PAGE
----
Even before the Jackson 5 signed with a nationwide label, their father, Joseph found ways to introduce them to music greats, Gladys Knight, Smokey Robinson, and Jackie Wilson. Jermaine describes Michael as “peppering them with questions”, and writes,
- … in the van going home afterward, [Michael] became the most vocal and animated out of all of us: “Did you hear when he said …” or “Did you notice that …” or “Did you see Jackie do that move …”. My brother was a master studier of people and never forgot a thing, filing it away in a mental folder he might well have called “Greatest Inspirations & Influences”.
Michael, the Perpetual Learner
Even at the age of 7, Michael recognized the value of not only being a good student at school but also a good student at music.
Is it any surprise that Michael was the most successful, musically, of the Jackson 5? He had his natural pure voice that was made for music. He had the discipline taught to him by his father. He even had the stage experience, gained through performing throughout the country. But, he also had the humility to respect those who had already achieved fame, and Michael was willing to learn from them as well.
How often do we settle, satisfied with our own natural talent and basic schooling? How often do we think talent and basic education is sufficient for success? How often are we willing to be “the worst member in the band” so that we might learn from those greater than we? And, most importantly, how often are we able to set aside our pride and humble ourselves to seek out the experts and “pepper them with questions”?
My Lessons Learned
I’ll admit it took me more than 30 years to learn what Michael had with 7. I thought chance meetings with those I admired or those who inspired me were for autographs and pictures. But, the truth is autographs are really only good for selling on eBay, and pictures are really only good for sharing with friends. If you walk away with these superficial memories, in my opinion, you have no right to claim these individuals as inspirations or admirations. Take the additional step to learn from these individuals who have already proven themselves successful in their field.
- The Appropriate Venue: Finding the right time and place to contact a potential “teacher” is perhaps the most important part of the learning process. Quiet observation can happen at any moment, but communication has to be planned.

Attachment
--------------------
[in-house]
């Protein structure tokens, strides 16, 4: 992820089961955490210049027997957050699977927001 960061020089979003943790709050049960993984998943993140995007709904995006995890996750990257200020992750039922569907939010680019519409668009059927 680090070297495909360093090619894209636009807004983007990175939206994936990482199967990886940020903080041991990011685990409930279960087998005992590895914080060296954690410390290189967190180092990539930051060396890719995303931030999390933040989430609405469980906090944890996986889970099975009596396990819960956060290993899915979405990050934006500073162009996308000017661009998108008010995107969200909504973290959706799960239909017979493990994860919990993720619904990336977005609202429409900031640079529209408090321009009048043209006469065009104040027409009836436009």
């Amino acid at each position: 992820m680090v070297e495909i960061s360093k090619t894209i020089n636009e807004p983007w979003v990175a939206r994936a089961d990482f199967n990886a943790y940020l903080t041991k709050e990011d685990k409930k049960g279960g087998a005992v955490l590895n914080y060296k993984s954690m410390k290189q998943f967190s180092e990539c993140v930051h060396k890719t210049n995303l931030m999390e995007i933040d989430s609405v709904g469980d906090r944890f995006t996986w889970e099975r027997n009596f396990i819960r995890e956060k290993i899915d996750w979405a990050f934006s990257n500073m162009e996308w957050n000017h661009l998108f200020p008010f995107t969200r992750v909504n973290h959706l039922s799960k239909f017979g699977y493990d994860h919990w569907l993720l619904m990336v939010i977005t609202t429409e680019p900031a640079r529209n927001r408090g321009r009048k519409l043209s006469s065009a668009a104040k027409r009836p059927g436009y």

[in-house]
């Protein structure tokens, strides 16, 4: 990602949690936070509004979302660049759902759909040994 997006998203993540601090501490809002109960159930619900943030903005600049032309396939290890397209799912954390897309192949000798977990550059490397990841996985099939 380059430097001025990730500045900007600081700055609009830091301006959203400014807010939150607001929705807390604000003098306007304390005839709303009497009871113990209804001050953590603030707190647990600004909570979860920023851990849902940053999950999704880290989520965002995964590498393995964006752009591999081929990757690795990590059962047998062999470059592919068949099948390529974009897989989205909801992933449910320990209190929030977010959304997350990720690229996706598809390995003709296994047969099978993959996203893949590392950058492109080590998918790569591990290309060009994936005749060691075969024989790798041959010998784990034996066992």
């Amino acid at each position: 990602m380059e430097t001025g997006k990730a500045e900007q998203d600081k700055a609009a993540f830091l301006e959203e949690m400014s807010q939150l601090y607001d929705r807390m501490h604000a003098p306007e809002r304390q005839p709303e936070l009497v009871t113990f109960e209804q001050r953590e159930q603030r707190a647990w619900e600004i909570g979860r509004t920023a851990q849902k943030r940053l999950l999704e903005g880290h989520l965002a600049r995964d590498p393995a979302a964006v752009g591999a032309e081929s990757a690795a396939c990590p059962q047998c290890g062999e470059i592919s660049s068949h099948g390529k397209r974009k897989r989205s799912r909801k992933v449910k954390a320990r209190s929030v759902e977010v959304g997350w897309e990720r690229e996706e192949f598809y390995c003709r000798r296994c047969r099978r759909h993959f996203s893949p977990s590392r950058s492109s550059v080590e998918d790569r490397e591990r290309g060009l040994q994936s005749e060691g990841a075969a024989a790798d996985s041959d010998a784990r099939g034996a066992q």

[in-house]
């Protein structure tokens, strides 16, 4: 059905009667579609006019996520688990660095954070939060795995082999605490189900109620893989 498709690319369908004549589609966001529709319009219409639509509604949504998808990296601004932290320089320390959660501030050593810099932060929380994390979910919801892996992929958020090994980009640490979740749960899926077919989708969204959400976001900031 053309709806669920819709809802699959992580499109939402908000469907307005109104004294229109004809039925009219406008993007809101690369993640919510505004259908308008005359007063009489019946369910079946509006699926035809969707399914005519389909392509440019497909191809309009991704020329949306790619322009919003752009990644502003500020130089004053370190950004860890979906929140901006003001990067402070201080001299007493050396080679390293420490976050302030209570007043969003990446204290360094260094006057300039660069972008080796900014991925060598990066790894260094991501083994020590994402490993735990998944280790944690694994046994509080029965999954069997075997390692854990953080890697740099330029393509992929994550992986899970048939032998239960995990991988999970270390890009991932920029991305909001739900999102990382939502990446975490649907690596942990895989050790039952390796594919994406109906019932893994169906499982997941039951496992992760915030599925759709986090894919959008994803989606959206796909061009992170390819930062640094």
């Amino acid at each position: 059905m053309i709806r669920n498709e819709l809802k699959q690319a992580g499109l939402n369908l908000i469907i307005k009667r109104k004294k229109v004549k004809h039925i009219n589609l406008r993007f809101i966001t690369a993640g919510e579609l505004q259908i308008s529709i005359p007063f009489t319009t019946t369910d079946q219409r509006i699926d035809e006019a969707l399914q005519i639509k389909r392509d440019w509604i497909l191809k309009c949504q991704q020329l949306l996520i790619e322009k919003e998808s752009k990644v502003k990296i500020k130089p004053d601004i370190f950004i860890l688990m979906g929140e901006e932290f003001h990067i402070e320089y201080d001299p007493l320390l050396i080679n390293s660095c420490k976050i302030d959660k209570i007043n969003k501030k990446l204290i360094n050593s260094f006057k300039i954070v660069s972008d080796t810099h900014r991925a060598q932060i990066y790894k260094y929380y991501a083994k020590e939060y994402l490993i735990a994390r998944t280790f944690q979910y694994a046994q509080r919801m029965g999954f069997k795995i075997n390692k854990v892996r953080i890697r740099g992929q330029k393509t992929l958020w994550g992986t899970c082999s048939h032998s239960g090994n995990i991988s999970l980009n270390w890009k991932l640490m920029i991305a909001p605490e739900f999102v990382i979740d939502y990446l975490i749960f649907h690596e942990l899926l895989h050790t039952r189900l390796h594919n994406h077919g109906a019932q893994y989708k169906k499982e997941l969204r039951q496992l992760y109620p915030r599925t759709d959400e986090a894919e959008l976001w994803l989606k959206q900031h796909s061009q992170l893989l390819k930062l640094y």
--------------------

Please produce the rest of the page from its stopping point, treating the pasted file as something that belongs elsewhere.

Understand that like you, others have work hours and off-work hours. Fame and or recognition does not change that fact. If you wish to be taken seriously by someone from whom you wish to learn, you must first respect his time.
There are multiple “places” that could be considered the appropriate venue depending on the individual. I have had success through email, twitter, concerts, facebook, conferences, and phone interviews. Not all of these encounters were planned, and I wasn’t always prepared but each was a learning experience!
As a side note, neither twitter nor email are time specific, meaning questions asked through these means can be answered at the expert’s convenience. If using twitter, first note how many individuals are following the account and how often the expert tweets before choosing twitter as the appropriate venue.
- The Appropriate Questions: An equally important part of being a good, respectful learner is the approach: you must know why the expert is an expert. It’s not enough to know that the two of you share similar interests or work in the same field. Respecting your teacher means you know his niche or specialization; you know his previous work; you know his current work; and you know with whom he has worked.
Of Michael, Jermaine writes, “He watched them onstage with the scrutiny of a young director, focusing on [songwriter] Smokey [Robinson]’s words, focusing on [performer] Jackie [Wilson]’s feet”. Michael asked these musicians questions specific to their recognized skills, and we must do the same if we expect to have that “mental folder … called ‘Greatest Inspirations and Influences'”.
- Opportunities for Networking: Finally, never miss an opportunity to network. This means you shouldn’t treat these encounters as one-time experiences. It is okay and, in fact, important that you view these “meetings” as a jumping off point. Part of respecting the teacher is not using him as an encyclopedia. You can ask questions, yes, but also share what you are doing to improve your knowledge and add to the field of your passion.
Most of these contacts will be excited that you view them as teachers and will want to know the why, what, when, and how of your passion. These individuals can refer you to their colleagues and open doors that would otherwise be closed.
Still, as with any situation, you need to be aware: there will be those who have a superiority complex and are incredibly competitive. They don’t want to teach, and they certainly don’t want to know about you. But, then, if you’ve done your homework, you should already know that!
As children, we should expect those closest to us to not only recognize our natural talents and skills, but also to nurture them. As adults, it becomes our responsibility to seek out our own mentors and seize every opportunity to learn. So far, this has been the most important lesson I have learned from Michael Jackson’s life.
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